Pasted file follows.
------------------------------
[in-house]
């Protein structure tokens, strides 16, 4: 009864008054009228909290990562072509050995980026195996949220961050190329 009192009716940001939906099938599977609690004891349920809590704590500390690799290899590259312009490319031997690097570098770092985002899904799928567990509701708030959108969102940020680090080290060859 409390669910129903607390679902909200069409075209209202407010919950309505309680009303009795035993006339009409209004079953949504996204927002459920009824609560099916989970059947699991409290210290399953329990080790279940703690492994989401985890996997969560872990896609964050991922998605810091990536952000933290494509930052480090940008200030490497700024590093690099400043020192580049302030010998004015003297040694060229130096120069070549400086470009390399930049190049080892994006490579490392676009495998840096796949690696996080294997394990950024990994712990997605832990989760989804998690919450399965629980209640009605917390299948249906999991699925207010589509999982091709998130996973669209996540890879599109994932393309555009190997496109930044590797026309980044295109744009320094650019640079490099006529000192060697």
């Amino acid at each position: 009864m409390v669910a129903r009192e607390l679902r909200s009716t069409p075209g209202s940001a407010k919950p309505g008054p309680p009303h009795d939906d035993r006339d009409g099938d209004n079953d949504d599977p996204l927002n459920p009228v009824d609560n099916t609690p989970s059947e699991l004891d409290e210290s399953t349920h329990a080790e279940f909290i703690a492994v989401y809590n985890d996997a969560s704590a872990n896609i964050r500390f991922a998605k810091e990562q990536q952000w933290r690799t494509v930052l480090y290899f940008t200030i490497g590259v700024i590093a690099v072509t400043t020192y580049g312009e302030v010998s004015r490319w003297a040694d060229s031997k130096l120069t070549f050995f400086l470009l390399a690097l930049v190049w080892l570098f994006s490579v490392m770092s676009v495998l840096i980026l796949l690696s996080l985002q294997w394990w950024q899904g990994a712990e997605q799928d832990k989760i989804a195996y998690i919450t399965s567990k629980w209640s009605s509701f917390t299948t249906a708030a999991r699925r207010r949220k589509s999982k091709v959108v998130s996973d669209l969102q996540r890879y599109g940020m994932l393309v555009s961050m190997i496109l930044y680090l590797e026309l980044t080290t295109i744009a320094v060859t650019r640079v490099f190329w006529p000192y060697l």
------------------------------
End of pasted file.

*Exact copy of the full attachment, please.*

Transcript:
[in-house]
């Protein structure tokens, strides 16, 4: 009864008054009228909290990562072509050995980026195996949220961050190329 009192009716940001939906099938599977609690004891349920809590704590500390690799290899590259312009490319031997690097570098770092985002899904799928567990509701708030959108969102940020680090080290060859 409390669910129903607390679902909200069409075209209202407010919950309505309680009303009795035993006339009409209004079953949504996204927002459920009824609560099916989970059947699991409290210290399953329990080790279940703690492994989401985890996997969560872990896609964050991922998605810091990536952000933290494509930052480090940008200030490497700024590093690099400043020192580049302030010998004015003297040694060229130096120069070549400086470009390399930049190049080892994006490579490392676009495998840096796949690696996080294997394990950024990994712990997605832990989760989804998690919450399965629980209640009605917390299948249906999991699925207010589509999982091709998130996973669209996540890879599109994932393309555009190997496109930044590797026309980044295109744009320094650019640079490099006529000192060697």
């Amino acid at each position: 009864m409390v669910a129903r009192e607390l679902r909200s009716t069409p075209g209202s940001a407010k919950p309505g008054p309680p009303h009795d939906d035993r006339d009409g099938d209004n079953d949504d599977p996204l927002n459920p009228v009824d609560n099916t609690p989970s059947e699991l004891d409290e210290s399953t349920h329990a080790e279940f909290i703690a492994v989401y809590n985890d996997a969560s704590a872990n896609i964050r500390f991922a998605k810091e990562q990536q952000w933290r690799t494509v930052l480090y290899f940008t200030i490497g590259v700024i590093a690099v072509t400043t020192y580049g312009e302030v010998s004015r490319w003297a040694d060229s031997k130096l120069t070549f050995f400086l470009l390399a690097l930049v190049w080892l570098f994006s490579v490392m770092s676009v495998l840096i980026l796949l690696s996080l985002q294997w394990w950024q899904g990994a712990e997605q799928d832990k989760i989804a195996y998690i919450t399965s567990k629980w209640s009605s509701f917390t299948t249906a708030a999991r699925r207010r949220k589509s999982k091709v959108v998130s996973d669209l969102q996540r890879y599109g940020m994932l393309v555009s961050m190997i496109l930044y680090l590797e026309l980044t080290t295109i744009a320094v060859t650019r640079v490099f190329w006529p000192y060697l």